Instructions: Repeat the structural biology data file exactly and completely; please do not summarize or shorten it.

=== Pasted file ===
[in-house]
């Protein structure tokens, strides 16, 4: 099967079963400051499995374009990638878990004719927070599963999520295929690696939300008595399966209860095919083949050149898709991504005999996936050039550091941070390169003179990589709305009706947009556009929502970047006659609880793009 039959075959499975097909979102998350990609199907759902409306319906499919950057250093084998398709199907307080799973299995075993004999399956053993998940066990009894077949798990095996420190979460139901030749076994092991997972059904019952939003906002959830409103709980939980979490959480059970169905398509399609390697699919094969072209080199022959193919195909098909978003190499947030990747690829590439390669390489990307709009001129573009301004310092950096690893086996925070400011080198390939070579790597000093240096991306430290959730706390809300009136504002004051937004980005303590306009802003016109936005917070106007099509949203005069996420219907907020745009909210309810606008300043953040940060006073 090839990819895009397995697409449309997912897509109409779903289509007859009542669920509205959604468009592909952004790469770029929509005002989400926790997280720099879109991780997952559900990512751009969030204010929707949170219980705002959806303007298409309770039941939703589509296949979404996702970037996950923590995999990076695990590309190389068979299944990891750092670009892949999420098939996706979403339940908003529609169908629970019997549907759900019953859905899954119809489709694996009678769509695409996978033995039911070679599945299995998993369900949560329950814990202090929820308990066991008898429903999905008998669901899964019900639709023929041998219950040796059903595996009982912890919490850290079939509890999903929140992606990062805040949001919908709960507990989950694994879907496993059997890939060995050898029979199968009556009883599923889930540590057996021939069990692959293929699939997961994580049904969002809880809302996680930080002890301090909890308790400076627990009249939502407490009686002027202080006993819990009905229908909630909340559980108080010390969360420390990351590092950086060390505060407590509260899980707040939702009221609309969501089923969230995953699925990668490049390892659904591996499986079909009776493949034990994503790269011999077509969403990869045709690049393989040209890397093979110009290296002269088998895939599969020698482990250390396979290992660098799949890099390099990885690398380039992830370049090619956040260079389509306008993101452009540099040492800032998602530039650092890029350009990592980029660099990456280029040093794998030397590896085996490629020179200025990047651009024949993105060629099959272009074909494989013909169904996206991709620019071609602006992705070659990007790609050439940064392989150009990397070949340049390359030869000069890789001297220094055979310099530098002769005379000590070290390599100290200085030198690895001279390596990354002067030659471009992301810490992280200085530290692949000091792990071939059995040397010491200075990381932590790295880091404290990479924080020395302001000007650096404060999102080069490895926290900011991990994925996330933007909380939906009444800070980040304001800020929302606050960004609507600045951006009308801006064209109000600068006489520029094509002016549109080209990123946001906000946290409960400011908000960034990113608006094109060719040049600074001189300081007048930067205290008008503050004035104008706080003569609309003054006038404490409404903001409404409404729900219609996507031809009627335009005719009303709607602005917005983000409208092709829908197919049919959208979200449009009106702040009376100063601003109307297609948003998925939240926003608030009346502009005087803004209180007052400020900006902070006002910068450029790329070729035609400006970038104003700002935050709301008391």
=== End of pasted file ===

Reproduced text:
[in-house]
């Protein structure tokens, strides 16, 4: 099967079963400051499995374009990638878990004719927070599963999520295929690696939300008595399966209860095919083949050149898709991504005999996936050039550091941070390169003179990589709305009706947009556009929502970047006659609880793009 039959075959499975097909979102998350990609199907759902409306319906499919950057250093084998398709199907307080799973299995075993004999399956053993998940066990009894077949798990095996420190979460139901030749076994092991997972059904019952939003906002959830409103709980939980979490959480059970169905398509399609390697699919094969072209080199022959193919195909098909978003190499947030990747690829590439390669390489990307709009001129573009301004310092950096690893086996925070400011080198390939070579790597000093240096991306430290959730706390809300009136504002004051937004980005303590306009802003016109936005917070106007099509949203005069996420219907907020745009909210309810606008300043953040940060006073 090839990819895009397995697409449309997912897509109409779903289509007859009542669920509205959604468009592909952004790469770029929509005002989400926790997280720099879109991780997952559900990512751009969030204010929707949170219980705002959806303007298409309770039941939703589509296949979404996702970037996950923590995999990076695990590309190389068979299944990891750092670009892949999420098939996706979403339940908003529609169908629970019997549907759900019953859905899954119809489709694996009678769509695409996978033995039911070679599945299995998993369900949560329950814990202090929820308990066991008898429903999905008998669901899964019900639709023929041998219950040796059903595996009982912890919490850290079939509890999903929140992606990062805040949001919908709960507990989950694994879907496993059997890939060995050898029979199968009556009883599923889930540590057996021939069990692959293929699939997961994580049904969002809880809302996680930080002890301090909890308790400076627990009249939502407490009686002027202080006993819990009905229908909630909340559980108080010390969360420390990351590092950086060390505060407590509260899980707040939702009221609309969501089923969230995953699925990668490049390892659904591996499986079909009776493949034990994503790269011999077509969403990869045709690049393989040209890397093979110009290296002269088998895939599969020698482990250390396979290992660098799949890099390099990885690398380039992830370049090619956040260079389509306008993101452009540099040492800032998602530039650092890029350009990592980029660099990456280029040093794998030397590896085996490629020179200025990047651009024949993105060629099959272009074909494989013909169904996206991709620019071609602006992705070659990007790609050439940064392989150009990397070949340049390359030869000069890789001297220094055979310099530098002769005379000590070290390599100290200085030198690895001279390596990354002067030659471009992301810490992280200085530290692949000091792990071939059995040397010491200075990381932590790295880091404290990479924080020395302001000007650096404060999102080069490895926290900011991990994925996330933007909380939906009444800070980040304001800020929302606050960004609507600045951006009308801006064209109000600068006489520029094509002016549109080209990123946001906000946290409960400011908000960034990113608006094109060719040049600074001189300081007048930067205290008008503050004035104008706080003569609309003054006038404490409404903001409404409404729900219609996507031809009627335009005719009303709607602005917005983000409208092709829908197919049919959208979200449009009106702040009376100063601003109307297609948003998925939240926003608030009346502009005087803004209180007052400020900006902070006002910068450029790329070729035609400006970038104003700002935050709301008391």